Franchising is often compared to a marriage or a long-term relationship. Not only is the due diligence phase very similar to courtship but” the complexities of unwinding the relationship are also very similar to a divorce. For franchisees going into business with their spouses, the similarities may feel more than just coincidental.
For starters, running a franchise with a husband or a wife could have a lot of benefits. While other small-business leaders and franchisees may occasionally feel isolated and lonely, couples who franchise together have the great advantage of being in it together.
Another benefit is that couples who go into franchising together also benefit from having two skill sets rather than one. At Tutor Doctor, we’ve found that one partner may excel at sales and marketing and the other at finance and management. Together, the couple can be stronger as they support each other’s weak areas and benefit from different strengths.
However, there are potential drawbacks to living together and working together. For instance, there can be a danger that the working day just continues into the evening. Unless the couple are strict with themselves, their professional life can become indistinguishable from their private one. This is especially a risk when the business first starts and doubly so when the franchise is run from home because it blurs the boundaries between being on and off work.
Another risk is that changes in either the relationship or the business could end up having dire consequences. Separation in the relationship or the business will undoubtedly have an impact on the businesses performance and tensions in any partnership could lead to the couple having to choose to prioritise either their company or their relationship.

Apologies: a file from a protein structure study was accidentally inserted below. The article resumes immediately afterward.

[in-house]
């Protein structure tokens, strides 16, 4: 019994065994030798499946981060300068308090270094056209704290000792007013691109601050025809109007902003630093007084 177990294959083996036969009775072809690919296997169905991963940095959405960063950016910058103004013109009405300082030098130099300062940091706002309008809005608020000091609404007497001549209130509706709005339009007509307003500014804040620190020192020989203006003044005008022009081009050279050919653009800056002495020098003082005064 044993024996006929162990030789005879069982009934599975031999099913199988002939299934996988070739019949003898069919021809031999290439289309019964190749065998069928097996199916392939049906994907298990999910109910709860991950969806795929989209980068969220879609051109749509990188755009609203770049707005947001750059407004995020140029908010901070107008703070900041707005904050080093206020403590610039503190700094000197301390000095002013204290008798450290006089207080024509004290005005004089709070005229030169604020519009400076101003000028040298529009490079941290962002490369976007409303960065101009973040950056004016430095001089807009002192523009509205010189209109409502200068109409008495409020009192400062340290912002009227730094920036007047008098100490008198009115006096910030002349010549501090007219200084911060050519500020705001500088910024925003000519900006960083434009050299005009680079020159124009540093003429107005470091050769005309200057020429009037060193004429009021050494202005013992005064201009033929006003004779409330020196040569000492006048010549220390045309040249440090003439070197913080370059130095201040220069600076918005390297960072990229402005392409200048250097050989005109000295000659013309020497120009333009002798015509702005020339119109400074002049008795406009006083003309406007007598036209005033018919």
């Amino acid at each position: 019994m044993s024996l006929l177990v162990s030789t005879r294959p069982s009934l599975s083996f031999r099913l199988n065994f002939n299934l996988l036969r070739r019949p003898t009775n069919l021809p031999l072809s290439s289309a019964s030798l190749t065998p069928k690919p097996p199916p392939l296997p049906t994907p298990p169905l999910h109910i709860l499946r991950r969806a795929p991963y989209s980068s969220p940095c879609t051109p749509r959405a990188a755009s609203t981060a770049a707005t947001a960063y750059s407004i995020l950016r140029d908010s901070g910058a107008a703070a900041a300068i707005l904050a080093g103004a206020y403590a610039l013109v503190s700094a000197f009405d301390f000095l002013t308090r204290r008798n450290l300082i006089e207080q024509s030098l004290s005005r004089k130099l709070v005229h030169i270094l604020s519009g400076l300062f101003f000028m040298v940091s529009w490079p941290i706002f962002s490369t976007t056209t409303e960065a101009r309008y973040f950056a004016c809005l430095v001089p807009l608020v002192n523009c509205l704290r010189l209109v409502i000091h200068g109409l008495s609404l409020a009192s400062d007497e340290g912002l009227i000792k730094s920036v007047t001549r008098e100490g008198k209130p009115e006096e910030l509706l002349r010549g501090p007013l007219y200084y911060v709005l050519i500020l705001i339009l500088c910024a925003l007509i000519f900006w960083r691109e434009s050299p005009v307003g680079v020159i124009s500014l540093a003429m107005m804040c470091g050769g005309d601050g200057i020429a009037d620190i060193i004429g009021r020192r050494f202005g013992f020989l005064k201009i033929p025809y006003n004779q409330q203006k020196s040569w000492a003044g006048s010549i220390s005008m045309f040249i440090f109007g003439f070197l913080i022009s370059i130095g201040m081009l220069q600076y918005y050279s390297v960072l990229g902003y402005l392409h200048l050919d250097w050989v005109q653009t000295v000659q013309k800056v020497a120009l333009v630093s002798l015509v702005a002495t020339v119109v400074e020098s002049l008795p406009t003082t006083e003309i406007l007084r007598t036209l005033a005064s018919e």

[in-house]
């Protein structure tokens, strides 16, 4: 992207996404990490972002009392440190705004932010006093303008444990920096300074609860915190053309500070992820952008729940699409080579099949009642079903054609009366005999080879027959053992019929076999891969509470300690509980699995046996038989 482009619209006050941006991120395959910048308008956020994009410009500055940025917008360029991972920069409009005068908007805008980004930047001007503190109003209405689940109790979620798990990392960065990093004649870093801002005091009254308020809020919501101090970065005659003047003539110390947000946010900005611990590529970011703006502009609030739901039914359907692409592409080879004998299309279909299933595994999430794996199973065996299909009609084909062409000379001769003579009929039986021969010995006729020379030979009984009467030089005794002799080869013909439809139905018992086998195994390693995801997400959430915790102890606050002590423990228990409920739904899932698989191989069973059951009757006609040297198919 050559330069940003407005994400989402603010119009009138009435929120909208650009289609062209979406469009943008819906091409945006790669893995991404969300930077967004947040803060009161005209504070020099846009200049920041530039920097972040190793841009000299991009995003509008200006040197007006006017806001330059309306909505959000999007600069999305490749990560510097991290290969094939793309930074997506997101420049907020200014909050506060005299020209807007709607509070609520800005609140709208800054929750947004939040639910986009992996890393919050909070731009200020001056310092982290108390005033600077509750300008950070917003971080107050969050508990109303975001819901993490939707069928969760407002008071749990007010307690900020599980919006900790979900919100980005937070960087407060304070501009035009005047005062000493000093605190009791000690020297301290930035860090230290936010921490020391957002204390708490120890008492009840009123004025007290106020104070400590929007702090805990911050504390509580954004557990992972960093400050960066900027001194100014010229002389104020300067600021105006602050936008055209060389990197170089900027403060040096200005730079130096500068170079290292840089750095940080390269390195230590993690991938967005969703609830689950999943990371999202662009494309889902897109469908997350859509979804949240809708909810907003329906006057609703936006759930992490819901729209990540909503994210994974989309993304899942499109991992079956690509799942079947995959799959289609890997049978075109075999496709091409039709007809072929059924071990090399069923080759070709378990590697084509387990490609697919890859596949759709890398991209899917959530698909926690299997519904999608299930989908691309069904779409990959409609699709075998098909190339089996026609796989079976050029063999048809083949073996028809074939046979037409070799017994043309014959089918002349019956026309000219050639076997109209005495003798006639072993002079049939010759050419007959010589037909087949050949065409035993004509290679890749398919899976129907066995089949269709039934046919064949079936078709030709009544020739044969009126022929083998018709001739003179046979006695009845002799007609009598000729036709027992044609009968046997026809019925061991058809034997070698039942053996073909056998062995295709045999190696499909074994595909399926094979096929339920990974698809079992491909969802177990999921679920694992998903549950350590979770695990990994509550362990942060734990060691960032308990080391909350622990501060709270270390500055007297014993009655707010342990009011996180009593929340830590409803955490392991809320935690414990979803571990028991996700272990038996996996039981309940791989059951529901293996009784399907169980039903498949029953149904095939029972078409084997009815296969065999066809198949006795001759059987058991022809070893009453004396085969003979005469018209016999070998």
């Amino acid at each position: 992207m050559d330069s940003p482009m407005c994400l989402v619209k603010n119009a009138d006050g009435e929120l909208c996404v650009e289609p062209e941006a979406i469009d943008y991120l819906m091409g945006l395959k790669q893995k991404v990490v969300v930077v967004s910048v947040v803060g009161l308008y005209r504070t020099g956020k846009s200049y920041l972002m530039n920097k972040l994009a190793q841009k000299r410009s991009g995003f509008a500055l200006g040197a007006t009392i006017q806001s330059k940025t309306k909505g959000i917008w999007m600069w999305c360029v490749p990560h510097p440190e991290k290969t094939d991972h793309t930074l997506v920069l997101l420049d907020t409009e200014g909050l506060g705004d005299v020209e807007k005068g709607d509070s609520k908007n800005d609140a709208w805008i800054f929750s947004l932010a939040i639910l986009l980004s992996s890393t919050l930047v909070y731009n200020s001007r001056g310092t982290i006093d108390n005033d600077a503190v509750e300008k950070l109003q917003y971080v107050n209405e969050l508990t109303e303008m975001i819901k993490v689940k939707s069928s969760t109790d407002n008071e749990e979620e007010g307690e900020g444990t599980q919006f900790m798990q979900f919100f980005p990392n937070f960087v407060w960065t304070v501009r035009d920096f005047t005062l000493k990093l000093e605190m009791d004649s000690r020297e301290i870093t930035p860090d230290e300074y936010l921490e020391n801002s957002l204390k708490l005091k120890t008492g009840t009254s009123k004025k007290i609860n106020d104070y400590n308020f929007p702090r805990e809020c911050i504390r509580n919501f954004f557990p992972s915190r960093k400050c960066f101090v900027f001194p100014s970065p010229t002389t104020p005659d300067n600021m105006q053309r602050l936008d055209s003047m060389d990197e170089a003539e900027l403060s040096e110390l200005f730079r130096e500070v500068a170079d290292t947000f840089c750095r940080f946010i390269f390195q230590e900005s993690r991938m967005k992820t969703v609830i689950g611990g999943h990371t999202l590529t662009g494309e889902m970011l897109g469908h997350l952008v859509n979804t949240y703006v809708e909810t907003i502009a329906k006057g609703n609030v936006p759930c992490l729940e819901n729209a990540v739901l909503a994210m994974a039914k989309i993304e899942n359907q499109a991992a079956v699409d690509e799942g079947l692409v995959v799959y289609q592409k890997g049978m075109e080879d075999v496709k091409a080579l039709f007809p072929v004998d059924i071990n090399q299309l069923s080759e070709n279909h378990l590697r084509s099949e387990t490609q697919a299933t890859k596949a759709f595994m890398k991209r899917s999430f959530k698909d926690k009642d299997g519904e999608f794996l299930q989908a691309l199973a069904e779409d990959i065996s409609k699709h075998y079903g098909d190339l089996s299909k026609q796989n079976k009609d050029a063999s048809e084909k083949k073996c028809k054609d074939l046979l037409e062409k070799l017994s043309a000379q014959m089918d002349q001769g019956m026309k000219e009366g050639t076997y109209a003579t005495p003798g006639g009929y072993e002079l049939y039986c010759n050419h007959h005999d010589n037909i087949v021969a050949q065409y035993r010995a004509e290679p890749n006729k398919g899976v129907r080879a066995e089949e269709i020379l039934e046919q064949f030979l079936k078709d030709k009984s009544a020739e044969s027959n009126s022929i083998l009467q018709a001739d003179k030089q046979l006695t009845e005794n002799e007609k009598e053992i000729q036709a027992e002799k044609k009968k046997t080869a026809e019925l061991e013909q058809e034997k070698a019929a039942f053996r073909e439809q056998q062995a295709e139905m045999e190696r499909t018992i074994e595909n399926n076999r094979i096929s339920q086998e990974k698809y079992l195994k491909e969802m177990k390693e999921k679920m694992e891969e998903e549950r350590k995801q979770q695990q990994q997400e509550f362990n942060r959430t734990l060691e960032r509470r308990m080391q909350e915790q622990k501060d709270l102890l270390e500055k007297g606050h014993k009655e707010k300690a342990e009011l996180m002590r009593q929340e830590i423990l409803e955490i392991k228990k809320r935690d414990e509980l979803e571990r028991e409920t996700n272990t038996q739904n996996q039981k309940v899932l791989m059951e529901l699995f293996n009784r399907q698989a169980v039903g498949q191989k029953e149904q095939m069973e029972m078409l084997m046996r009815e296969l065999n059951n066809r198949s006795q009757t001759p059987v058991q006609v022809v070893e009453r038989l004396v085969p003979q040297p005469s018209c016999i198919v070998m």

The best way to avoid the potential pitfalls and deriving the maximum advantage of working together is to ensure that the venture is planned carefully and practical advice is sought. Make sure the both of you conduct a personal SWOT analysis for both your relationship and of the business and what it will mean to work together. And be ready to have a frank discussion and honest assessment of each other’s SWOT. If the franchise network has a number of existing franchisees that are couples, speaking to them would give a third-party view of the practicalities which will prove useful.
Finally taking specific legal and accountancy advice will ensure that the business is structured in the best possible way and will also protect against potential ‘what if’ scenarios.
Franchising works because two heads are better than one and couples benefit more than individuals from this mantra. Knowing the drawbacks and sharing in each other’s success can make couples some of the most effective franchisees.